Sochi Schadenfreude: 'Ha Ha, The Russians Screwed It Up Again!'
People in the West are crowing over every possible problem associated with the Sochi Olympics. But the schadenfreude is an affront to many Russians. We shouldn't forget that Russia is hosting a party and we are their guests.
I had only myself to blame. After waiting too long to finally book a hotel in Sochi, here's what I got: A bathroom that smelled like a sewer. The cold air traveled right through the window. The furniture was straight out of the 1970s. If you had tried to sell all of it at a flea market, it is unlikely anyone would have paid more than the $200 a night I paid each night to stay there. The place looked like it was bug-ridden -- and by that I do not mean eavesdropping efforts by the FSB intelligence service.
Unfortunately, the world is too busy posting its images of dread from Russia. Indeed, the criticism has lost any measure of proportionality. It is true that the Olympics are Vladimir Putin's pet project. This modern day czar wanted the games, and he ordered a massive, $50 billion effort to make sure they happened in Sochi. Corruption and poor planning drove costs to dizzying heights. Considerable environmental damage has been caused and construction workers have been exploited. Putin has also done his best to stir up sentiment against gays.
'There Are No Gays Here'
But Russia has not earned the schadenfreude that bubbles up each time another broken door knob or damaged park bench is discovered. Whatever doesn't fit into the narrative is forced in nonetheless.
My sympathies for guys like the mayor of Sochi are generally pretty limited. Anatoly Pakhomov is a member of the United Russia party that dominates the Kremlin -- the same political grouping that is ill-reputed among the general public as the "party of crooks and thieves." Shortly before the Olympics, Pakhomov gave an interview. "There are no gays here," is the quote that was quoted in the media around the world.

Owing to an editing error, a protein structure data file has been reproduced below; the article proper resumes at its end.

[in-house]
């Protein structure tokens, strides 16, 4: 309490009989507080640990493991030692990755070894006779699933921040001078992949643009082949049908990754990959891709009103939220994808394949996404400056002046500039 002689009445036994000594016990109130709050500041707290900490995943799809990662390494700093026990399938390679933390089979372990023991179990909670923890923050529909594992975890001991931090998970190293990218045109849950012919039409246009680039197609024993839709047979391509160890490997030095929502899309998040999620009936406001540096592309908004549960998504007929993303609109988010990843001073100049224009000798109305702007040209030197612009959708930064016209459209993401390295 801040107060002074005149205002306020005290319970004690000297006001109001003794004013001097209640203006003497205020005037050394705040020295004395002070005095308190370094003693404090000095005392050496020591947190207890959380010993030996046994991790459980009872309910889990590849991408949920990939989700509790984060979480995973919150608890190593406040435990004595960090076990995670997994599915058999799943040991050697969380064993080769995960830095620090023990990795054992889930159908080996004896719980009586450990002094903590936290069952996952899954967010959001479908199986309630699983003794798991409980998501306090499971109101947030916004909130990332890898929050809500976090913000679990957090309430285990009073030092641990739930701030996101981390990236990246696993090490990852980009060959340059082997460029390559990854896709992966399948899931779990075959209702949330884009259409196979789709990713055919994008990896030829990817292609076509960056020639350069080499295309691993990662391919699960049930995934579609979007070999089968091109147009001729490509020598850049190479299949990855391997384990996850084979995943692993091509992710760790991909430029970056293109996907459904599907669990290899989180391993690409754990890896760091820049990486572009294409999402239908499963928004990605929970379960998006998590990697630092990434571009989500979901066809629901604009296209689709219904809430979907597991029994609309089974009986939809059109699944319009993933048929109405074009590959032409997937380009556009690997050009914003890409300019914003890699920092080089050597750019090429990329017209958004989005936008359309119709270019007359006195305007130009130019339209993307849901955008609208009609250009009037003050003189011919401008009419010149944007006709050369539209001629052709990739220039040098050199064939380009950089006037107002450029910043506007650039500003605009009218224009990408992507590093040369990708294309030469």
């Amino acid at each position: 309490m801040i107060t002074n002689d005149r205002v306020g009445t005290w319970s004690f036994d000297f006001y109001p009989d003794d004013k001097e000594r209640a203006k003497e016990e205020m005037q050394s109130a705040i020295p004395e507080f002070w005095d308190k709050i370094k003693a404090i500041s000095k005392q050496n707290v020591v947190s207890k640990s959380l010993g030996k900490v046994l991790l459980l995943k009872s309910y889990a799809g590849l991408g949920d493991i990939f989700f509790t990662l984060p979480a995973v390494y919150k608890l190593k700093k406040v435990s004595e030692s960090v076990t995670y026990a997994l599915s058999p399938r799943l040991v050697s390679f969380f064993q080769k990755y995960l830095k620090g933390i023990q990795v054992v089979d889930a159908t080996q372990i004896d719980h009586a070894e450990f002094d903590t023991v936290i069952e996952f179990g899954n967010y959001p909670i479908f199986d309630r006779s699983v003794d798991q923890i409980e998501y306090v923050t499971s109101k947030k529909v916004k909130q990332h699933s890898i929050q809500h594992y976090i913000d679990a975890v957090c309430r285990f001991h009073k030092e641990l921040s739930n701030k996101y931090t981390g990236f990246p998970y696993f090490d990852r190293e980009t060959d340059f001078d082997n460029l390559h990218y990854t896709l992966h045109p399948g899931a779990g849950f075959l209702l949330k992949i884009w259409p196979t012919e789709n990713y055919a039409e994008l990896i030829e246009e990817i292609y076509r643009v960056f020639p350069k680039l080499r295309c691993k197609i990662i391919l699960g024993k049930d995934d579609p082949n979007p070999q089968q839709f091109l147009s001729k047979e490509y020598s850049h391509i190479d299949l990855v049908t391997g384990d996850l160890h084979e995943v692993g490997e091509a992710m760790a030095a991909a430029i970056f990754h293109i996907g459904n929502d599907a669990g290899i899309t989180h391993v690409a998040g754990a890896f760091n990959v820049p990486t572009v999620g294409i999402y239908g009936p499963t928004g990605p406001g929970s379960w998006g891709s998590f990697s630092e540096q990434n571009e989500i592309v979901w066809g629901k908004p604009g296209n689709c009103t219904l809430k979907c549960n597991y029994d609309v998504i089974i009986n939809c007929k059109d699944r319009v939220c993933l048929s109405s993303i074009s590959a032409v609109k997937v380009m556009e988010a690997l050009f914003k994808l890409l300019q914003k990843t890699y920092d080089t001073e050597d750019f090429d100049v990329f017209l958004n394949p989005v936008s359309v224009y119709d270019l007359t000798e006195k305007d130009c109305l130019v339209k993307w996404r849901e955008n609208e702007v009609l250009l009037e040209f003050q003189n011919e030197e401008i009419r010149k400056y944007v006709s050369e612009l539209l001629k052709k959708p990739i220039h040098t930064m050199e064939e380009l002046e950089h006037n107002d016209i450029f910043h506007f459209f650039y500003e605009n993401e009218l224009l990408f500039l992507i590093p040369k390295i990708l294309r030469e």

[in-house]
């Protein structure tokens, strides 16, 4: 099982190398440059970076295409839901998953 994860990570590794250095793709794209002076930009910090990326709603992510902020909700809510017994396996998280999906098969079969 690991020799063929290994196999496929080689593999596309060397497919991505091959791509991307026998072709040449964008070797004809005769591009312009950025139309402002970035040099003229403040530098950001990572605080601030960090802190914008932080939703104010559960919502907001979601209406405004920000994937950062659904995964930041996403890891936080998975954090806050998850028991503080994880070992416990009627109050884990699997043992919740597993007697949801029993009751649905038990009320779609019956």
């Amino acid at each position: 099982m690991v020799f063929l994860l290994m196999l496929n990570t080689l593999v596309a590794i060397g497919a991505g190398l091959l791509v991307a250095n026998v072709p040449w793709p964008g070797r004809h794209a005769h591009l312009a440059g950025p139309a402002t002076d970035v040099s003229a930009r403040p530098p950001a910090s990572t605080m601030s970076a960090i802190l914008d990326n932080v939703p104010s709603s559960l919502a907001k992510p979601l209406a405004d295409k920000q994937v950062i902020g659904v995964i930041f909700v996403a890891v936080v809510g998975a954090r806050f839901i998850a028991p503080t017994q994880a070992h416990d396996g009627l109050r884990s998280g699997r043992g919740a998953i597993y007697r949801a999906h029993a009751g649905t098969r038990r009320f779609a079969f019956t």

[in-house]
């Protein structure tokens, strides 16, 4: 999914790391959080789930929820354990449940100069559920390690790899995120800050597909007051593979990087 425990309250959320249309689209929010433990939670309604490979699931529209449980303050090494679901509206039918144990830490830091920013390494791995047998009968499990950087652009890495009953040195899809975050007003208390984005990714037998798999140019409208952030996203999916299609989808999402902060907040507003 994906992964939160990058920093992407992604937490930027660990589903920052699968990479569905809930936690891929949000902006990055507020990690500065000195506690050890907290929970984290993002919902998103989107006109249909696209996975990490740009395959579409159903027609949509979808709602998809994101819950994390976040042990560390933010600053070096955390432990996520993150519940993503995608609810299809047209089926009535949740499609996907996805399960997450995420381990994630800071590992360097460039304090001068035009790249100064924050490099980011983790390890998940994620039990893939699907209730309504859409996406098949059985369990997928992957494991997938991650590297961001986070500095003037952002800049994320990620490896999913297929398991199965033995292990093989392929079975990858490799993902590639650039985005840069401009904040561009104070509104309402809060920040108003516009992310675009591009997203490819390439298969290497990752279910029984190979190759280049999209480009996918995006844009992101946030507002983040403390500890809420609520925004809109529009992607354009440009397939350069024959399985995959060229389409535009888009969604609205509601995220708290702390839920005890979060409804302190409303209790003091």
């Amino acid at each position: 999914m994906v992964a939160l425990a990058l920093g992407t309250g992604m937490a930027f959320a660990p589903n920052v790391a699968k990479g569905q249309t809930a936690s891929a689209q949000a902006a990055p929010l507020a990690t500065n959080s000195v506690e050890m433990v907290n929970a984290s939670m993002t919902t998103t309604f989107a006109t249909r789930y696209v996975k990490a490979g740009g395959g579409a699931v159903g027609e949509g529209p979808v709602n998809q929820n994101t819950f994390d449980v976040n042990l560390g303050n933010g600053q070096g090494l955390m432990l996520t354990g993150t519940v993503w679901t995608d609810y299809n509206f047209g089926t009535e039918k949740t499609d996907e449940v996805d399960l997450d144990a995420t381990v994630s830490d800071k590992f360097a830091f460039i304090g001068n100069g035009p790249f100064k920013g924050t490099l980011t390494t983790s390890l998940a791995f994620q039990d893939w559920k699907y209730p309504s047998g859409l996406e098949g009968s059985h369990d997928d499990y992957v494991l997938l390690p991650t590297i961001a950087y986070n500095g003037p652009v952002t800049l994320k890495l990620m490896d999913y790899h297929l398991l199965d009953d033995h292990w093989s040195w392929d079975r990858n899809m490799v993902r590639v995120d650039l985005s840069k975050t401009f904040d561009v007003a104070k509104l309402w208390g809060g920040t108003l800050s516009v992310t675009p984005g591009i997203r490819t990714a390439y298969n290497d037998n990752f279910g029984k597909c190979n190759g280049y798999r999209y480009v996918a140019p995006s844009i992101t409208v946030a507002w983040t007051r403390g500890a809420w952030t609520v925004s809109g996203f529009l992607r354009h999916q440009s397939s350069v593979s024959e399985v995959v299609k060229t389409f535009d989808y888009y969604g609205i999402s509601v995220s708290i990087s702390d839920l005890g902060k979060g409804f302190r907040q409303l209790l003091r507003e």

If Pakhomov did indeed say that, then he needs help, because it would be clear that he is suffering from an undiagnosed dementia that strikes only sporadically. How else could the mayor forget that he himself had spoken with the operator of a gay bar shortly before the interview took place? He had asked for the briefing as part of his preparations for an interview with a BBC journalist.
At city hall in Sochi, few believe there's a medical explanation for what happened. They claim Pakhomov's statements were taken out of context. The actual words used by Pakhomov were, "We don't have them in our city." The mayor now claims that what he actually meant were gay activists. Without trying to play down the extremely difficult situation for gays and lesbians in Russia, there is a significant difference.
Social Media Debate
Journalist Simon Rosner writes for Vienna's Wiener Zeitung newspaper. On his Twitter profile, he states that he uses the service "primarily to annoy myself." It would be fair to say that interest in his annoyance hasn't been that great. He has 636 followers, any retweet is likely more than welcome.
Yet without ever even leaving Vienna, Rosner managed to land himself right in the middle of a heated social media debate. He took photos of streets in disrepair in the Austrian capital and posted them together with the hashtag #SochiProblems. A webeditor at CNN got in touch with him, saying they would like to use the image for a photo gallery of things gone wrong in Sochi.
Rosner's photo has been retweeted 505 times. Subsequent postings he made noting that he had intended the image as irony were hardly retweeted at all. Rosner also made another important point. If the Russians had dared to use buses as old as some of those used to transport people at the last Winter Olympics in Vancouver, people probably would have dismissed them as "relics from the Soviet Union."
An Affront to All Russians
Even if most Sochi bashing is directed at Putin, it still hits all Russians. Olympic fever is rampant in Russia and 69 percent of those surveyed are pleased about the games, with two out of three following the events on television. Even Russians who protested two years ago against Putin's return to the Kremlin feel the criticism is excessive. They are very aware of corruption and environmental damage. What they are sensitive about right now, though, is the constant and unfair barrage of ridicule from the West.
Marat Gelman, Moscow's best known art gallery owner, once claimed that things are only right in the world for the West if bad news is coming out of Russia.
I hope Gelman is wrong.
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